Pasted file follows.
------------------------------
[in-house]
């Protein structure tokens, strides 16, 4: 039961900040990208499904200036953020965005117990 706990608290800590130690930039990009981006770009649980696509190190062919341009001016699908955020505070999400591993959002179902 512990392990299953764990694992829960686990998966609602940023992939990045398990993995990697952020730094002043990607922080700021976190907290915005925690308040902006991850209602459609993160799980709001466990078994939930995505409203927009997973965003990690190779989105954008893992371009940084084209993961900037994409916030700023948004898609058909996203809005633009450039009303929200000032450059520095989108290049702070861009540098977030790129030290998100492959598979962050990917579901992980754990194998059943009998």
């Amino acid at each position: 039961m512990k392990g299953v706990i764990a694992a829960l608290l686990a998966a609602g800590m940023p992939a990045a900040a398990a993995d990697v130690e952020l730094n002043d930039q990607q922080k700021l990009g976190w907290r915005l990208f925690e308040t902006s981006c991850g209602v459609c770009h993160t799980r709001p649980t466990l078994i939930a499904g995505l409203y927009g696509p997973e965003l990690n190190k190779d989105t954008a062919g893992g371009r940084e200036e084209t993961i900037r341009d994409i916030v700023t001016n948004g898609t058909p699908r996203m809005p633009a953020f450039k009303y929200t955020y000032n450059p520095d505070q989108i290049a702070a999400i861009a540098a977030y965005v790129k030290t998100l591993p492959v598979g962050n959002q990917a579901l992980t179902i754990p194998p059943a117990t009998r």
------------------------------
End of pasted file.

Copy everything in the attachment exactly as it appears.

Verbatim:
[in-house]
């Protein structure tokens, strides 16, 4: 039961900040990208499904200036953020965005117990 706990608290800590130690930039990009981006770009649980696509190190062919341009001016699908955020505070999400591993959002179902 512990392990299953764990694992829960686990998966609602940023992939990045398990993995990697952020730094002043990607922080700021976190907290915005925690308040902006991850209602459609993160799980709001466990078994939930995505409203927009997973965003990690190779989105954008893992371009940084084209993961900037994409916030700023948004898609058909996203809005633009450039009303929200000032450059520095989108290049702070861009540098977030790129030290998100492959598979962050990917579901992980754990194998059943009998």
């Amino acid at each position: 039961m512990k392990g299953v706990i764990a694992a829960l608290l686990a998966a609602g800590m940023p992939a990045a900040a398990a993995d990697v130690e952020l730094n002043d930039q990607q922080k700021l990009g976190w907290r915005l990208f925690e308040t902006s981006c991850g209602v459609c770009h993160t799980r709001p649980t466990l078994i939930a499904g995505l409203y927009g696509p997973e965003l990690n190190k190779d989105t954008a062919g893992g371009r940084e200036e084209t993961i900037r341009d994409i916030v700023t001016n948004g898609t058909p699908r996203m809005p633009a953020f450039k009303y929200t955020y000032n450059p520095d505070q989108i290049a702070a999400i861009a540098a977030y965005v790129k030290t998100l591993p492959v598979g962050n959002q990917a579901l992980t179902i754990p194998p059943a117990t009998r």